When should a line of verse come to an end? It’s a concept central to making any kind of verse, yet it remains a mystery – sometimes a source of terror – to even seasoned poets. Join Pulitzer Prize–winning poet Paul Muldoon (Frolic and Detour and Moy Sand and Gravel) for a half-day workshop on conquering line endings. Participants should bring 17 hard copies of a recently finished poem of no longer than 30 lines, and a willingness to have their poem rigorously analysed.
Sydney Writers’ Festival is sponsoring one place per workshop for writers who may not otherwise be able to participate. Find more information and an online application form here.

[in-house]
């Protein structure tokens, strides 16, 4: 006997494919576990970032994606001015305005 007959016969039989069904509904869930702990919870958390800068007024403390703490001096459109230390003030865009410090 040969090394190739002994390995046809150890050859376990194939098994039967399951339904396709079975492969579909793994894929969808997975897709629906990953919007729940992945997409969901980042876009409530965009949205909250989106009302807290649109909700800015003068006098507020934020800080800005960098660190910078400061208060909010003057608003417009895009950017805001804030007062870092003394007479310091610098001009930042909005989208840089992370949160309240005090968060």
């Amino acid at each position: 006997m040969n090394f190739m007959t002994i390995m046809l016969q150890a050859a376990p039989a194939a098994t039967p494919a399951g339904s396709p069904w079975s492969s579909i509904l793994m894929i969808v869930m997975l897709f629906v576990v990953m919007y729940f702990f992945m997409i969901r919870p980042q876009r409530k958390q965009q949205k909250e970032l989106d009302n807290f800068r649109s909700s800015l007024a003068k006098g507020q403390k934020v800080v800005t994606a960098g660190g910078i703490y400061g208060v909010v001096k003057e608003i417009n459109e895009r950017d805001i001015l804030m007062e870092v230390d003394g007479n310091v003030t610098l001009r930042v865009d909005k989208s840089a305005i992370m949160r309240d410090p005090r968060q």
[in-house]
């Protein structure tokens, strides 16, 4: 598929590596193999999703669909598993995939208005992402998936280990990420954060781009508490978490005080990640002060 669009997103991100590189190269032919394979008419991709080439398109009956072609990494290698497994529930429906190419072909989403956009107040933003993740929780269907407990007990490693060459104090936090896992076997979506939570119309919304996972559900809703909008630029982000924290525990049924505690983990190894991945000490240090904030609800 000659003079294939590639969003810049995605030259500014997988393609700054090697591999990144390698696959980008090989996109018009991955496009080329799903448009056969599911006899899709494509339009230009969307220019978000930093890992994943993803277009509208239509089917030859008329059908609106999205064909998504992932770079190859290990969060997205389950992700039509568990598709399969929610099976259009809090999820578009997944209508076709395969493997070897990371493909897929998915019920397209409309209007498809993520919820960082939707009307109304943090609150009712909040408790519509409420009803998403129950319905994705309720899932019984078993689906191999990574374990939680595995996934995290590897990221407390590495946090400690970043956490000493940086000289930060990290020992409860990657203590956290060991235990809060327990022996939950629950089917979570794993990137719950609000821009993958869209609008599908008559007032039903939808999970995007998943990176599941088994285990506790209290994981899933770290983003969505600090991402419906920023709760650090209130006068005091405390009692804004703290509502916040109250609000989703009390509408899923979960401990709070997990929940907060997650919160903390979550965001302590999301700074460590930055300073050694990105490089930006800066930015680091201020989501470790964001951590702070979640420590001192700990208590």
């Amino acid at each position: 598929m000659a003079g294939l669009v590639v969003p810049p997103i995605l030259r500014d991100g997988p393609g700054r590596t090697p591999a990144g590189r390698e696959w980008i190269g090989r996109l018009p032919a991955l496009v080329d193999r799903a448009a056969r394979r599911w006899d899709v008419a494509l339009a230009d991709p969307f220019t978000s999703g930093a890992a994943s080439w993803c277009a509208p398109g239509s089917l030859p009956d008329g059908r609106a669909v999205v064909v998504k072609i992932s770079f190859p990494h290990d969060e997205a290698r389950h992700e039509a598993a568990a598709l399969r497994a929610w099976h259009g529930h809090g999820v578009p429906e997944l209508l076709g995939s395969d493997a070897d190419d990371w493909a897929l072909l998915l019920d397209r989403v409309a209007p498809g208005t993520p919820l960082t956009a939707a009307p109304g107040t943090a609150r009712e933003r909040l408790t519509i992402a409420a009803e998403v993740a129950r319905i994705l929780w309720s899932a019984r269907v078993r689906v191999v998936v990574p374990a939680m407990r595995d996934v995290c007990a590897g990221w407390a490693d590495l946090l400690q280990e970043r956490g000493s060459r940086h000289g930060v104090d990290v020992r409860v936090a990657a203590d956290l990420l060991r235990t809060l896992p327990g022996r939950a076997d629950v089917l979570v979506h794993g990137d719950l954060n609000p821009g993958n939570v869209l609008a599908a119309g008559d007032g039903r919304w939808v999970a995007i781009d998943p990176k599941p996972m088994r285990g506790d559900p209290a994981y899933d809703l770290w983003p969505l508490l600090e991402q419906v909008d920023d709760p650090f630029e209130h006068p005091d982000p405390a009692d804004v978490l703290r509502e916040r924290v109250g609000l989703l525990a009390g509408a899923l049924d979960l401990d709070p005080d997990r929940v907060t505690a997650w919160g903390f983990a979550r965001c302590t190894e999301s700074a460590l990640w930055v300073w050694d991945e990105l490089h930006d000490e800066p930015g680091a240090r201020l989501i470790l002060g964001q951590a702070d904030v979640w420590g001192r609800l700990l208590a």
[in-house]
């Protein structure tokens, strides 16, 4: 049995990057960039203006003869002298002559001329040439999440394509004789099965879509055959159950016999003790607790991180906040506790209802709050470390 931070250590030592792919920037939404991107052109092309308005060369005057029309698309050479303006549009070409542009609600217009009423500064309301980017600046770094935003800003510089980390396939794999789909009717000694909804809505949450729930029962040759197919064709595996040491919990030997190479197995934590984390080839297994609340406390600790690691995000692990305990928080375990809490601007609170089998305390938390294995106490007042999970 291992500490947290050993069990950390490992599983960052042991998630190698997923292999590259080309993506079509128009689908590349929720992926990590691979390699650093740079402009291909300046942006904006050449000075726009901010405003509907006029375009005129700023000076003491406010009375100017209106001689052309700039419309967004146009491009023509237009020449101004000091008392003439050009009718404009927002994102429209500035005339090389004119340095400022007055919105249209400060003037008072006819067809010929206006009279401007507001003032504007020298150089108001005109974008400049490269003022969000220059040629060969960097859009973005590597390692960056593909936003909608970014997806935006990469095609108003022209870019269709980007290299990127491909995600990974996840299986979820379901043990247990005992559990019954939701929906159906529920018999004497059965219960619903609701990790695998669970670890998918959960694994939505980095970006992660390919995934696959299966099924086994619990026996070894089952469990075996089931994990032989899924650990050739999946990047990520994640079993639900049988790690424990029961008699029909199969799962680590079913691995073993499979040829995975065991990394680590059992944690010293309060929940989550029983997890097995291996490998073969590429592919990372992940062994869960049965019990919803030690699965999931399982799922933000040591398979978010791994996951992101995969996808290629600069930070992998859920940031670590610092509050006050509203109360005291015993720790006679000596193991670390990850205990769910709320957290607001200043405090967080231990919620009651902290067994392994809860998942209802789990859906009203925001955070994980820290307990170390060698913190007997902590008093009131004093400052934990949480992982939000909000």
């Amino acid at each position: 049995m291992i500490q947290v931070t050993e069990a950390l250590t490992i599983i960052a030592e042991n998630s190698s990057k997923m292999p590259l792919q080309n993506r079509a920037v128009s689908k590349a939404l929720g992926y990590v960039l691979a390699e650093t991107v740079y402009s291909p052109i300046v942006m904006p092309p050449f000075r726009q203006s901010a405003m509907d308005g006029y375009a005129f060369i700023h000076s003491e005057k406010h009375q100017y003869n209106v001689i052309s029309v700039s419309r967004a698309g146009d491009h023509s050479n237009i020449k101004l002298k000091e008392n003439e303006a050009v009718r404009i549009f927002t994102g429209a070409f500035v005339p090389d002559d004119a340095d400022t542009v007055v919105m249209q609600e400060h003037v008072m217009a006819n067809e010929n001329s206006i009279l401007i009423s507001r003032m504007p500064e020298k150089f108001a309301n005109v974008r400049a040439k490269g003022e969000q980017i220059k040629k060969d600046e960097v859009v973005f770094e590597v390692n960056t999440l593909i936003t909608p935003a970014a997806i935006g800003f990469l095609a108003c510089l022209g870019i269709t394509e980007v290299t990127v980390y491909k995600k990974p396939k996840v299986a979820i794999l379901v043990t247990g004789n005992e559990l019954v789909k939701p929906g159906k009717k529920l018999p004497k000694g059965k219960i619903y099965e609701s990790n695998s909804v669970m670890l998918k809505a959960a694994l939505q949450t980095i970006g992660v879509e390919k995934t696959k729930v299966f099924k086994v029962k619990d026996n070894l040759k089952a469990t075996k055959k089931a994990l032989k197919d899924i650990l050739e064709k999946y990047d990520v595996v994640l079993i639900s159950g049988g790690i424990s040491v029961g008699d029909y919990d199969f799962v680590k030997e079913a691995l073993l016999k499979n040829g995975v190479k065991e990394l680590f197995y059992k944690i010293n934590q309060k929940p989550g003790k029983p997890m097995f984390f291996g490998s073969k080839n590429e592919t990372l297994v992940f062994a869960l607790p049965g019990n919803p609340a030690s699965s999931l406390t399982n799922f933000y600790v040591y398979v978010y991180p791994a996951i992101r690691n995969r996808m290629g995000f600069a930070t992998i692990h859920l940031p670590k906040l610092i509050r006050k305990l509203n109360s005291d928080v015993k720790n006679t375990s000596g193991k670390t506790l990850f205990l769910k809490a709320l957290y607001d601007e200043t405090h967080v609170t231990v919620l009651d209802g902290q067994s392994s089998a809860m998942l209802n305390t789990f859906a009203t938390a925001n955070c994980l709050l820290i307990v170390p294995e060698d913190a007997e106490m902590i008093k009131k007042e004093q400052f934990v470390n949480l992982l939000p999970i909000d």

Paul Muldoon (International)
Paul Muldoon was born in County Armagh in 1951. He is the author of thirteen books of poetry including Moy Sand and Gravel, for which he received the 2003 Pulitzer Prize for Poetry. Other recent awards are the Pigott Prize and the Queen's Gold Medal for Poetry. Since 1987 he has lived in the United States, where he is the Howard G. B. Clark Professor in the Humanities at Princeton University. His most recent collection of poems is Frolic and Detour.